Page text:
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Healey appoints acting secretary for Health and Human Services

Mary Beckman will temporarily oversee the largest single department in the state.

Mary Beckman in 2018, when she served in the Attorney General's office under Healey.Essdras M Suarez/Globe Staff

Governor-elect Maura Healey has named Mary Beckman as acting secretary of the Executive Office of Health and Human Services, as she takes more time to permanently fill one of the most consequential roles in her Cabinet.

Beckman, who most recently served as chief of the Health Care and Fair Competition Bureau in the attorney general’s office, will ultimately serve as senior advisor to the health and human services secretary.

“The programs and services of EOHHS are instrumental in providing the treatment, care, and support that our most vulnerable residents need,” said Healey in a statement to the Globe. “I am thrilled that Mary will serve as Acting Secretary to continue this critical work and lend her years of leadership and health care experience to uplift our communities and take on the challenges and opportunities that lie ahead.”


Current HHS Secretary Marylou Sudders, who has been the longest-serving person in the role, will stay on temporarily in an advisory role to ensure a smooth transition, Healey’s team confirmed.

Beckman, a graduate of Yale Law School, has held a number of roles within the health care sector over her decades in the industry. As chief of the Health Care and Fair Competition Bureau, she oversaw approximately 100 staff members in five divisions of the attorney general’s office, including nonprofits and public charities, health care, Medicaid fraud, antitrust, and false claims. Her work has included investigation and litigation related to the opioid crisis, the Affordable Care Act, health care organization and consolidation, price fixing among generic drug makers, and telecommunications consolidation.

Prior roles have included chief of the nonprofit organizations/public charities division in the attorney general’s office, chief compliance officer at Boston Children’s Hospital, and assistant secretary for health policy for the state from 1999 to 2002. As assistant secretary for health policy, she advised the HHS secretary and governor on Harvard Pilgrim Health Care, one of the state’s largest insurers, as it was being put under state receivership because of financial issues.


Beckman will now oversee the state’s largest single department. The massive job presides over 12 agencies, two soldiers’ homes, and the state’s Medicaid program. It is involved in everything from children in protective custody to elder affairs. With a combined budget of more than $27 billion, the department accounts for over half of the state’s spending.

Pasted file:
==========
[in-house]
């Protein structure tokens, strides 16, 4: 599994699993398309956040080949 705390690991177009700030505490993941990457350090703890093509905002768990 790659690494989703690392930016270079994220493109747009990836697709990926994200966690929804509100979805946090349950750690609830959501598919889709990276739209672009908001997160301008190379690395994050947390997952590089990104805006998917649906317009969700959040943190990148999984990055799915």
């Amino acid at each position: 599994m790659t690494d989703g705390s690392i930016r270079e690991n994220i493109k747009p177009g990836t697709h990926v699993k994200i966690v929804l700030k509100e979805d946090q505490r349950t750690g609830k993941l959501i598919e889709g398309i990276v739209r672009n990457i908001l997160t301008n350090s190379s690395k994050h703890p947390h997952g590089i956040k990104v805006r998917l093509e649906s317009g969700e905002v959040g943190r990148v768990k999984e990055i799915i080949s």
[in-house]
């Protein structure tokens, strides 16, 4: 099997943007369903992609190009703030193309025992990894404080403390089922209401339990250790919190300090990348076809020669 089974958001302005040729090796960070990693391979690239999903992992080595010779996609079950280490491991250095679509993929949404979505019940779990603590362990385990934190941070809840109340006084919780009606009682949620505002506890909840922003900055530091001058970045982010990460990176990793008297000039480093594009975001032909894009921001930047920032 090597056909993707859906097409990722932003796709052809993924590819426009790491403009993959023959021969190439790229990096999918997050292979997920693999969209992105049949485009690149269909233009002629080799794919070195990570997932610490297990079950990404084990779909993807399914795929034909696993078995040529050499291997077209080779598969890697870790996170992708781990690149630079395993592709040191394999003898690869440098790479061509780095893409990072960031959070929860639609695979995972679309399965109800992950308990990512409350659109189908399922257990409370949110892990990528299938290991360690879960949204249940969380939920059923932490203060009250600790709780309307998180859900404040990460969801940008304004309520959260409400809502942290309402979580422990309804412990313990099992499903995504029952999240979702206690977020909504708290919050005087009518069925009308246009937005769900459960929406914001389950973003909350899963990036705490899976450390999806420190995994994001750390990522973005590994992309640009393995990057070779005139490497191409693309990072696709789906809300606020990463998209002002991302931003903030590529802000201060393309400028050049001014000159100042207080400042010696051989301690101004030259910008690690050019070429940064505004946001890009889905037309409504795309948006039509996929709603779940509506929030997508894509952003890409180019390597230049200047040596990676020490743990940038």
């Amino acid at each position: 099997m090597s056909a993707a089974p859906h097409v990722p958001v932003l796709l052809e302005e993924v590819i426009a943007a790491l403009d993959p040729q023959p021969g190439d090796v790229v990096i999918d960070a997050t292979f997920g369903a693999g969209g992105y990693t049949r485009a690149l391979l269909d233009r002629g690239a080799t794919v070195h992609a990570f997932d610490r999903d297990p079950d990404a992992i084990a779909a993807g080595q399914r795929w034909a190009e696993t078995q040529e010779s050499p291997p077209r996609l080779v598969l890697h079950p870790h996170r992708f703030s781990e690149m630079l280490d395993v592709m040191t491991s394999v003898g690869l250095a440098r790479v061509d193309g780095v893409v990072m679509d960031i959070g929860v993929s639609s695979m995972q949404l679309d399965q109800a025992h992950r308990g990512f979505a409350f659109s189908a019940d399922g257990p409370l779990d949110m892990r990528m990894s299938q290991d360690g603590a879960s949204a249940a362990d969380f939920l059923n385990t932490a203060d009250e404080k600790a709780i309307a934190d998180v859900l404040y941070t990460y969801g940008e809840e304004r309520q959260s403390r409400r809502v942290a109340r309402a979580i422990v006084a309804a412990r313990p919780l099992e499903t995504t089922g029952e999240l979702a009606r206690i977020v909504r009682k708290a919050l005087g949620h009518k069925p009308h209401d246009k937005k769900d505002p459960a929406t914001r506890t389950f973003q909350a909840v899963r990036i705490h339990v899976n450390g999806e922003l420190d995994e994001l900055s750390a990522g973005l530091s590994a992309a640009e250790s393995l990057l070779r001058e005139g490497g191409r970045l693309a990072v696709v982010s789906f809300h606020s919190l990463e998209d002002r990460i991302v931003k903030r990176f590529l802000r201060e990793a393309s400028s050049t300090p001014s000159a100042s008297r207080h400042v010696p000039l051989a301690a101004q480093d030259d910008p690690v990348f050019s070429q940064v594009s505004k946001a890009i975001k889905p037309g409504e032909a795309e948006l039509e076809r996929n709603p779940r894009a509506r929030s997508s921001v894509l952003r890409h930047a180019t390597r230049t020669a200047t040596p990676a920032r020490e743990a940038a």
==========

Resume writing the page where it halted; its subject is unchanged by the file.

As an interim, Beckman will steer the ship at a precarious time in health care, in the midst of an ongoing pandemic that many worry could still result in a winter surge of the virus, and as large sectors of the health care economy struggle with staffing shortages and financial difficulties.

The state also just launched a new “front door” to behavioral health services as part of its reform of mental health care.

Additionally, the state is getting ready to implement a newly awarded waiver from the federal government. The waiver will allow MassHealth to continue the reforms it began five years ago, in which MassHealth sought to change the reimbursement structure for insurers and providers to increase the focus on quality and equity, and emphasize primary care and behavioral health care.

The industry is also waiting on notice from the federal government as to when the federal public health emergency will expire, which will prompt MassHealth to begin verifying the eligibility of the millions of people using state insurance.


It was unclear why Healey chose to appoint an acting secretary to the role, instead of naming a permanent one. Despite outpacing her Republican opponent in the governor’s race for months in fund-raising and polling, Healey has been so far slow to name members of her Cabinet. A day before her inauguration, she had four out of 12 appointments outstanding: for public safety and security, labor and workforce development, veterans services, and the new post of housing secretary, a position she promised during her campaign.

While work continues to find a permanent person for the position, several health care executives and experts said they were pleased Beckman would take on the role in the immediate term.

“She’s the perfect person to step in at this time,” said Dr. Eric Dickson, CEO of UMass Memorial Health, who served on the safe and healthy communities for all ages transition committee for the incoming Healey administration. “She has extensive experience in this area.”

Lora Pellegrini, CEO of the Massachusetts Association of Health Plans who also served on the safe and healthy communities committee, said Beckman was an “excellent choice,” adding that she was thoughtful, smart, and compassionate.

Jessica Bartlett can be reached at Follow her @ByJessBartlett.